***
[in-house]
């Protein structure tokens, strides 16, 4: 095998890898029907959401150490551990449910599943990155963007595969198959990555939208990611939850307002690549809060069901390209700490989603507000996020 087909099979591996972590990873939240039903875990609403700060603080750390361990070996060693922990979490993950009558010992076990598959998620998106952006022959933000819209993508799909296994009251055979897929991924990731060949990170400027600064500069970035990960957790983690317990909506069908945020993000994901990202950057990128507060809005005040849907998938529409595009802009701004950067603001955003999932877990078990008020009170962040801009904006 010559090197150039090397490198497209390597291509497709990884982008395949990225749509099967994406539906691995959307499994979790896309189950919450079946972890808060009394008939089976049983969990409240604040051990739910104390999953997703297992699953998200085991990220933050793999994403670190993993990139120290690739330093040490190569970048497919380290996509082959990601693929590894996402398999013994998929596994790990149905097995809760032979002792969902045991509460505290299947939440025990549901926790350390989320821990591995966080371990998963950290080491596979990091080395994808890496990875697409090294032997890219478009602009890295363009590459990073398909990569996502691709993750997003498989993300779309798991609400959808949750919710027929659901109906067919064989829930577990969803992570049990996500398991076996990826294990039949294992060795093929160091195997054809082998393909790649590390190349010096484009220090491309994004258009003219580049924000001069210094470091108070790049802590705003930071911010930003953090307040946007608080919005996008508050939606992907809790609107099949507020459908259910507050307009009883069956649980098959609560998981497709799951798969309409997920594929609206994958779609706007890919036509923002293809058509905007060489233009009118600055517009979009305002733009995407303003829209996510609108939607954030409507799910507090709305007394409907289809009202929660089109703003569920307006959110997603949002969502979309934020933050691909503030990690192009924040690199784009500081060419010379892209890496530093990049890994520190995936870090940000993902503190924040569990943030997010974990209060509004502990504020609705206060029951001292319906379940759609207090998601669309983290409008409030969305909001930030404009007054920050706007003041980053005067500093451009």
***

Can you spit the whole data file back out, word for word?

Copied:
[in-house]
């Protein structure tokens, strides 16, 4: 095998890898029907959401150490551990449910599943990155963007595969198959990555939208990611939850307002690549809060069901390209700490989603507000996020 087909099979591996972590990873939240039903875990609403700060603080750390361990070996060693922990979490993950009558010992076990598959998620998106952006022959933000819209993508799909296994009251055979897929991924990731060949990170400027600064500069970035990960957790983690317990909506069908945020993000994901990202950057990128507060809005005040849907998938529409595009802009701004950067603001955003999932877990078990008020009170962040801009904006 010559090197150039090397490198497209390597291509497709990884982008395949990225749509099967994406539906691995959307499994979790896309189950919450079946972890808060009394008939089976049983969990409240604040051990739910104390999953997703297992699953998200085991990220933050793999994403670190993993990139120290690739330093040490190569970048497919380290996509082959990601693929590894996402398999013994998929596994790990149905097995809760032979002792969902045991509460505290299947939440025990549901926790350390989320821990591995966080371990998963950290080491596979990091080395994808890496990875697409090294032997890219478009602009890295363009590459990073398909990569996502691709993750997003498989993300779309798991609400959808949750919710027929659901109906067919064989829930577990969803992570049990996500398991076996990826294990039949294992060795093929160091195997054809082998393909790649590390190349010096484009220090491309994004258009003219580049924000001069210094470091108070790049802590705003930071911010930003953090307040946007608080919005996008508050939606992907809790609107099949507020459908259910507050307009009883069956649980098959609560998981497709799951798969309409997920594929609206994958779609706007890919036509923002293809058509905007060489233009009118600055517009979009305002733009995407303003829209996510609108939607954030409507799910507090709305007394409907289809009202929660089109703003569920307006959110997603949002969502979309934020933050691909503030990690192009924040690199784009500081060419010379892209890496530093990049890994520190995936870090940000993902503190924040569990943030997010974990209060509004502990504020609705206060029951001292319906379940759609207090998601669309983290409008409030969305909001930030404009007054920050706007003041980053005067500093451009």